“The kids don’t need to be transported in luxury,” Young said.

After talking to Conour privately, Young told the court that Conour would continue to receive the assistance of a public defender, but the auto payments would no longer be considered part of Conour’s monthly living expenses.

Young took the motion to revoke bond under advisement until it can be determined whether assets previously inventoried have been sold. Young directed a new inventory be scheduled in the next 15 to 20 days.

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  1. Yes diversity is so very important. With justice Rucker off ... the court is too white. Still too male. No Hispanic justice. No LGBT justice. And there are other checkboxes missing as well. This will not do. I say hold the seat until a physically handicapped Black Lesbian of Hispanic heritage and eastern religious creed with bipolar issues can be located. Perhaps an international search, with a preference for third world candidates, is indicated. A non English speaker would surely increase our diversity quotient!!!

  2. First, I want to thank Justice Rucker for his many years of public service, not just at the appellate court level for over 25 years, but also when he served the people of Lake County as a Deputy Prosecutor, City Attorney for Gary, IN, and in private practice in a smaller, highly diverse community with a history of serious economic challenges, ethnic tensions, and recently publicized but apparently long-standing environmental health risks to some of its poorest residents. Congratulations for having the dedication & courage to practice law in areas many in our state might have considered too dangerous or too poor at different points in time. It was also courageous to step into a prominent and highly visible position of public service & respect in the early 1990's, remaining in a position that left you open to state-wide public scrutiny (without any glitches) for over 25 years. Yes, Hoosiers of all backgrounds can take pride in your many years of public service. But people of color who watched your ascent to the highest levels of state government no doubt felt even more as you transcended some real & perhaps some perceived social, economic, academic and professional barriers. You were living proof that, with hard work, dedication & a spirit of public service, a person who shared their same skin tone or came from the same county they grew up in could achieve great success. At the same time, perhaps unknowingly, you helped fellow members of the judiciary, court staff, litigants and the public better understand that differences that are only skin-deep neither define nor limit a person's character, abilities or prospects in life. You also helped others appreciate that people of different races & backgrounds can live and work together peacefully & productively for the greater good of all. Those are truths that didn't have to be written down in court opinions. Anyone paying attention could see that truth lived out every day you devoted to public service. I believe you have been a "trailblazer" in Indiana's legal community and its judiciary. I also embrace your belief that society's needs can be better served when people in positions of governmental power reflect the many complexions of the population that they serve. Whether through greater understanding across the existing racial spectrum or through the removal of some real and some perceived color-based, hope-crushing barriers to life opportunities & success, movement toward a more reflective representation of the population being governed will lead to greater and uninterrupted respect for laws designed to protect all peoples' rights to life, liberty & the pursuit of happiness. Thanks again for a job well-done & for the inevitable positive impact your service has had - and will continue to have - on countless Hoosiers of all backgrounds & colors.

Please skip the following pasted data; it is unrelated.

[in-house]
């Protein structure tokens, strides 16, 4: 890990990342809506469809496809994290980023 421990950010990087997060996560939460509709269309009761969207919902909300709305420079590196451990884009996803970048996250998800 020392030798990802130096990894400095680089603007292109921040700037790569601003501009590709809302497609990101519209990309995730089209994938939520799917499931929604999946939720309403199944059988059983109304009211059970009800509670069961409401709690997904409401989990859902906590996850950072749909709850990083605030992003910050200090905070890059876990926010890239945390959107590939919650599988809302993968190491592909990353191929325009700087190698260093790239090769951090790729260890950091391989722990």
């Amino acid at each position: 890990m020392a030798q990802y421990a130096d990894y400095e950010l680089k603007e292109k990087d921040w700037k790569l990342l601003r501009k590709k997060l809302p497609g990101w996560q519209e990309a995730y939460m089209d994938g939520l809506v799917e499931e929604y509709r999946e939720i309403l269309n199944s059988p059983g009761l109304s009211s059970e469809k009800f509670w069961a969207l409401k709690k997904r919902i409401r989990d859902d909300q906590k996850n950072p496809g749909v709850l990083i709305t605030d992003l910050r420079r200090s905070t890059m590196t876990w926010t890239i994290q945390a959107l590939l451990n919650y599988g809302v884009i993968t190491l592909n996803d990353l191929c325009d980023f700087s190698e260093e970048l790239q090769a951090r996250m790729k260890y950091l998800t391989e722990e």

3. Diversity is important, but with some limitations. For instance, diversity of experience is a great thing that can be very helpful in certain jobs or roles. Diversity of skin color is never important, ever, under any circumstance. To think that skin color changes one single thing about a person is patently racist and offensive. Likewise, diversity of values is useless. Some values are better than others. In the case of a supreme court justice, I actually think diversity is unimportant. The justices are not to impose their own beliefs on rulings, but need to apply the law to the facts in an objective manner.